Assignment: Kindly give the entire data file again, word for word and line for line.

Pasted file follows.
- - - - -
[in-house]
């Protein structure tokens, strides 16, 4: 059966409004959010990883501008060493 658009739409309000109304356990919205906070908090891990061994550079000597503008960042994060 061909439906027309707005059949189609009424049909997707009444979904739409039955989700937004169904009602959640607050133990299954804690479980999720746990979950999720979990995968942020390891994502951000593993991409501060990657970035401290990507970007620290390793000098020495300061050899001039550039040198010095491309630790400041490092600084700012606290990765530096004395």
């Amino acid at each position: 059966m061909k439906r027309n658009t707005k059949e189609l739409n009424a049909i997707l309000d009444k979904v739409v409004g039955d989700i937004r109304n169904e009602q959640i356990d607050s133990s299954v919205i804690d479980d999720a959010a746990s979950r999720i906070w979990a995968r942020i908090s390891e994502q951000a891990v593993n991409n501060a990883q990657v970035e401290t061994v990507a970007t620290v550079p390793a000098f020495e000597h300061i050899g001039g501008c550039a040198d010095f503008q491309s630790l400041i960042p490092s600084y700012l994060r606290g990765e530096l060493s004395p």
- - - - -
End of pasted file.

[in-house]
């Protein structure tokens, strides 16, 4: 059966409004959010990883501008060493 658009739409309000109304356990919205906070908090891990061994550079000597503008960042994060 061909439906027309707005059949189609009424049909997707009444979904739409039955989700937004169904009602959640607050133990299954804690479980999720746990979950999720979990995968942020390891994502951000593993991409501060990657970035401290990507970007620290390793000098020495300061050899001039550039040198010095491309630790400041490092600084700012606290990765530096004395």
């Amino acid at each position: 059966m061909k439906r027309n658009t707005k059949e189609l739409n009424a049909i997707l309000d009444k979904v739409v409004g039955d989700i937004r109304n169904e009602q959640i356990d607050s133990s299954v919205i804690d479980d999720a959010a746990s979950r999720i906070w979990a995968r942020i908090s390891e994502q951000a891990v593993n991409n501060a990883q990657v970035e401290t061994v990507a970007t620290v550079p390793a000098f020495e000597h300061i050899g001039g501008c550039a040198d010095f503008q491309s630790l400041i960042p490092s600084y700012l994060r606290g990765e530096l060493s004395p």